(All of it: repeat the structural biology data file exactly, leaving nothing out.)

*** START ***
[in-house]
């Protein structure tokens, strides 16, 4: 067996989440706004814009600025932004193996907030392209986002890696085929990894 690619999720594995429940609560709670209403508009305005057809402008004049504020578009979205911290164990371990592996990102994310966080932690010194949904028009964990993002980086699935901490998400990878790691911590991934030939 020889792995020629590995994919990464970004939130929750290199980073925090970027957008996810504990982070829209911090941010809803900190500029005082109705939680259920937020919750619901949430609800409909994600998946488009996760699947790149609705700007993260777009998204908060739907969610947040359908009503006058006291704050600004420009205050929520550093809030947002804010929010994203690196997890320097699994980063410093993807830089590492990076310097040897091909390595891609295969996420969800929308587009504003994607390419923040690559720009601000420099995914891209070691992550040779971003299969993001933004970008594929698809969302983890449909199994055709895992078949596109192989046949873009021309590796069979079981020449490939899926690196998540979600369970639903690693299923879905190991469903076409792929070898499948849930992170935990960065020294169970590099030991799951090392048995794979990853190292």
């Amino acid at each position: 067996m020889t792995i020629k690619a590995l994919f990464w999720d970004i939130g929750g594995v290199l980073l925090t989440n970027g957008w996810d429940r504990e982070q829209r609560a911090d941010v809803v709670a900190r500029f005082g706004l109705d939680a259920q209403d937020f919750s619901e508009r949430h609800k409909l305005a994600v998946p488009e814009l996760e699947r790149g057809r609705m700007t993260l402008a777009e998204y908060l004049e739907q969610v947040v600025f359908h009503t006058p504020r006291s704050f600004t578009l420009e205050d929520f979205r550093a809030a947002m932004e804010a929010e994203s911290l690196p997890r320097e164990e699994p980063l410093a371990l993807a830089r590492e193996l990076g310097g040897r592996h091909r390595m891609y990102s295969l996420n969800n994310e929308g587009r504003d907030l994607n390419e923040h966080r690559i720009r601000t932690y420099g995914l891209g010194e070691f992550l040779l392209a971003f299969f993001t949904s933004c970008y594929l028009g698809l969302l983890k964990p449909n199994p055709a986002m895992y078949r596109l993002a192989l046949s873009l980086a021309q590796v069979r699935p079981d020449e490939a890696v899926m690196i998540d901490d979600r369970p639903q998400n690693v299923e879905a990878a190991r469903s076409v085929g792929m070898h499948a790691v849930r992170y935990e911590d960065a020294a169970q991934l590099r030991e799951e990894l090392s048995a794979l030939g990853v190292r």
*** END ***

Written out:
[in-house]
């Protein structure tokens, strides 16, 4: 067996989440706004814009600025932004193996907030392209986002890696085929990894 690619999720594995429940609560709670209403508009305005057809402008004049504020578009979205911290164990371990592996990102994310966080932690010194949904028009964990993002980086699935901490998400990878790691911590991934030939 020889792995020629590995994919990464970004939130929750290199980073925090970027957008996810504990982070829209911090941010809803900190500029005082109705939680259920937020919750619901949430609800409909994600998946488009996760699947790149609705700007993260777009998204908060739907969610947040359908009503006058006291704050600004420009205050929520550093809030947002804010929010994203690196997890320097699994980063410093993807830089590492990076310097040897091909390595891609295969996420969800929308587009504003994607390419923040690559720009601000420099995914891209070691992550040779971003299969993001933004970008594929698809969302983890449909199994055709895992078949596109192989046949873009021309590796069979079981020449490939899926690196998540979600369970639903690693299923879905190991469903076409792929070898499948849930992170935990960065020294169970590099030991799951090392048995794979990853190292």
């Amino acid at each position: 067996m020889t792995i020629k690619a590995l994919f990464w999720d970004i939130g929750g594995v290199l980073l925090t989440n970027g957008w996810d429940r504990e982070q829209r609560a911090d941010v809803v709670a900190r500029f005082g706004l109705d939680a259920q209403d937020f919750s619901e508009r949430h609800k409909l305005a994600v998946p488009e814009l996760e699947r790149g057809r609705m700007t993260l402008a777009e998204y908060l004049e739907q969610v947040v600025f359908h009503t006058p504020r006291s704050f600004t578009l420009e205050d929520f979205r550093a809030a947002m932004e804010a929010e994203s911290l690196p997890r320097e164990e699994p980063l410093a371990l993807a830089r590492e193996l990076g310097g040897r592996h091909r390595m891609y990102s295969l996420n969800n994310e929308g587009r504003d907030l994607n390419e923040h966080r690559i720009r601000t932690y420099g995914l891209g010194e070691f992550l040779l392209a971003f299969f993001t949904s933004c970008y594929l028009g698809l969302l983890k964990p449909n199994p055709a986002m895992y078949r596109l993002a192989l046949s873009l980086a021309q590796v069979r699935p079981d020449e490939a890696v899926m690196i998540d901490d979600r369970p639903q998400n690693v299923e879905a990878a190991r469903s076409v085929g792929m070898h499948a790691v849930r992170y935990e911590d960065a020294a169970q991934l590099r030991e799951e990894l090392s048995a794979l030939g990853v190292r």